Walter Prescott Webb (1888-1963) was a twentieth century historian whose writings, particularly The Great Plains (1931), revolutionized views of the American West by demonstrating how man had adapted technology and institutions to a new environment and by describing the West, not simply as an idea or a process, but as a distinct geographic region. In 1952, the Mississippi Valley Historical Association chose The Great Plains as “the most important book in the first half of the twentieth century by a living American historian.” A later work, The Great Frontier (1951), applied Webb’s conception of the frontier to the entire Western Hemisphere and sought to identify the effects of this “world frontier” upon European and global history. In addition to his important contributions to the history of the American West and to the study of the frontier in world history, Webb did seminal work in a number of other historical fields, including environmental history and the study of comparative frontiers.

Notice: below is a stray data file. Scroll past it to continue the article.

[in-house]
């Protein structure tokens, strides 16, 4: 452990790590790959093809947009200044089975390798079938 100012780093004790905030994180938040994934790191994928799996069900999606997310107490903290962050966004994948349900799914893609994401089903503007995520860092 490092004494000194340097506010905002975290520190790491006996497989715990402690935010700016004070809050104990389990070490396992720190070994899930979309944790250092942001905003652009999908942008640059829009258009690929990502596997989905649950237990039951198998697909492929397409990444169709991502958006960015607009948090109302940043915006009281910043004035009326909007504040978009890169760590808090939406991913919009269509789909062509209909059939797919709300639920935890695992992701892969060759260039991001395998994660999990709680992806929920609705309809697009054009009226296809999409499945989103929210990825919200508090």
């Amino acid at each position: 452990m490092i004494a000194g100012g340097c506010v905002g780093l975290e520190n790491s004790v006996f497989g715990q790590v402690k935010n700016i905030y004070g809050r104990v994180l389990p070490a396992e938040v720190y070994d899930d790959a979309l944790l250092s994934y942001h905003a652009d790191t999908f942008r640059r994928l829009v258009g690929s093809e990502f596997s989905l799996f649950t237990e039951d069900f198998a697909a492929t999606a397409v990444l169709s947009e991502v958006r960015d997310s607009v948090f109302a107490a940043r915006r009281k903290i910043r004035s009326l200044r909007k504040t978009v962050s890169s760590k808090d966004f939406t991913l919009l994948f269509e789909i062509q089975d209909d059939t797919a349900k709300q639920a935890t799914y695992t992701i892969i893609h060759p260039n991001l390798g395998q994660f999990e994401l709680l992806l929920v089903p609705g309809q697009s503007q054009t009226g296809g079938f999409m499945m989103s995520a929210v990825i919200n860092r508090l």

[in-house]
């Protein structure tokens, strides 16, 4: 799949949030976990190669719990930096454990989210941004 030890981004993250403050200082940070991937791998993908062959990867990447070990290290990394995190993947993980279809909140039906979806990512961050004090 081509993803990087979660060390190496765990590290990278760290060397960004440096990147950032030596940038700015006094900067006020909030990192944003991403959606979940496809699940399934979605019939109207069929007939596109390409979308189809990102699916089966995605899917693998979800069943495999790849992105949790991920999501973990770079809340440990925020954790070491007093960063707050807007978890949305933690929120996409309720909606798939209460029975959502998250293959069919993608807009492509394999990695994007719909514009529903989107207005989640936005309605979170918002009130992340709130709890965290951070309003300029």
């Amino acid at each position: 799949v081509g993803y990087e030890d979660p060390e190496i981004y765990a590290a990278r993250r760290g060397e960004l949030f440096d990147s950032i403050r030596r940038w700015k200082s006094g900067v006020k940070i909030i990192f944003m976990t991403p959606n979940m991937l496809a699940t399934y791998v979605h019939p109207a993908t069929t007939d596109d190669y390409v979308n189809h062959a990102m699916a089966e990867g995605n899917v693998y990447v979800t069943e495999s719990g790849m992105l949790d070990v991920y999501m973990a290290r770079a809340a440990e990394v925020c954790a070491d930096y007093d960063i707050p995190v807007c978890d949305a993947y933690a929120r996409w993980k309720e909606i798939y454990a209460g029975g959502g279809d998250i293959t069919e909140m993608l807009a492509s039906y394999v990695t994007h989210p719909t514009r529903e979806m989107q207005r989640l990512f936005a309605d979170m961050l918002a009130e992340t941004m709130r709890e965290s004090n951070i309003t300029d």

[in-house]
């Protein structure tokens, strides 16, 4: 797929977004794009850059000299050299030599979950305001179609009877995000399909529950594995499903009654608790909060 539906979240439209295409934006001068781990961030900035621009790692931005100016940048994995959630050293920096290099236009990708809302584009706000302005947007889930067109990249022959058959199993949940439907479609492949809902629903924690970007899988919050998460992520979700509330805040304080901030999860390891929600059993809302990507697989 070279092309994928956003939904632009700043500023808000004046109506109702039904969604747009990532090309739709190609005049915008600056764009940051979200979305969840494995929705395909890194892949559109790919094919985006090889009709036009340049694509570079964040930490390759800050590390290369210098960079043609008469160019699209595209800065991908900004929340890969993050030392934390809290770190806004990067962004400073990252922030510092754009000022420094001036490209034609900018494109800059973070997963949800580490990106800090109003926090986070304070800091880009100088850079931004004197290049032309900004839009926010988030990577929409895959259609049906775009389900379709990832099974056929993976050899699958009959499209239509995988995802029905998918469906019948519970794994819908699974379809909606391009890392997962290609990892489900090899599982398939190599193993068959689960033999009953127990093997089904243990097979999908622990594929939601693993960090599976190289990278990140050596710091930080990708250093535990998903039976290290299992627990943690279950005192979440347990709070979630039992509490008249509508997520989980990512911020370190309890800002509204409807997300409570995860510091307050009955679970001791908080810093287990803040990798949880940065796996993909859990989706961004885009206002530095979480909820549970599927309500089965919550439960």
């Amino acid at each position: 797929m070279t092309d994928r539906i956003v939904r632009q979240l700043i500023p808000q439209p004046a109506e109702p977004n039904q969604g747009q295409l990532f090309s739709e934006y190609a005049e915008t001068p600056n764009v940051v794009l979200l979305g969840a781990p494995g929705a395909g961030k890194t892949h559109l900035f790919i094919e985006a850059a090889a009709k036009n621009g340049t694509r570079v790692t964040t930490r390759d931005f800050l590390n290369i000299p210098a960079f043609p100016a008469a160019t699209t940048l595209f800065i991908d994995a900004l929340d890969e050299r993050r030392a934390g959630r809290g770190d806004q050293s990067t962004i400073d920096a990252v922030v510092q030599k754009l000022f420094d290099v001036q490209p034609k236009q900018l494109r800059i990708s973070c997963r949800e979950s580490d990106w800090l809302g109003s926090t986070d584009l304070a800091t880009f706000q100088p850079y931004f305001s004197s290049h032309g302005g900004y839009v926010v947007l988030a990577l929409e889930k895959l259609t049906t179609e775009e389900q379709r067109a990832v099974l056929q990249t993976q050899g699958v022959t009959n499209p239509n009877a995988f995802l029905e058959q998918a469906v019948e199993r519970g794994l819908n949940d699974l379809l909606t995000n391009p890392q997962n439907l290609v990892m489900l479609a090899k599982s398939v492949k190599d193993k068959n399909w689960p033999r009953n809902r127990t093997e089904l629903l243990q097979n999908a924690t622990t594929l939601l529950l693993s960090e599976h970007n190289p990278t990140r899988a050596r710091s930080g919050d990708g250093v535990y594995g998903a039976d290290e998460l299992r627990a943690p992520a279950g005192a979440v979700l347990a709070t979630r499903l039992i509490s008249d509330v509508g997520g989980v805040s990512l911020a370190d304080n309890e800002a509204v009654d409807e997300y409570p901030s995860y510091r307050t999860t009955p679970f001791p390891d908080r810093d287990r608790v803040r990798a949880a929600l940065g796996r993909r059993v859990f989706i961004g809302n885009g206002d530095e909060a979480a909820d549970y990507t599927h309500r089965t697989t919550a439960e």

"Walter Prescott Webb: Pioneering the Great Plains and Beyond,"
Saber and Scroll: Vol. 3
, Article 8.
Available at: http://digitalcommons.apus.edu/saberandscroll/vol3/iss4/8
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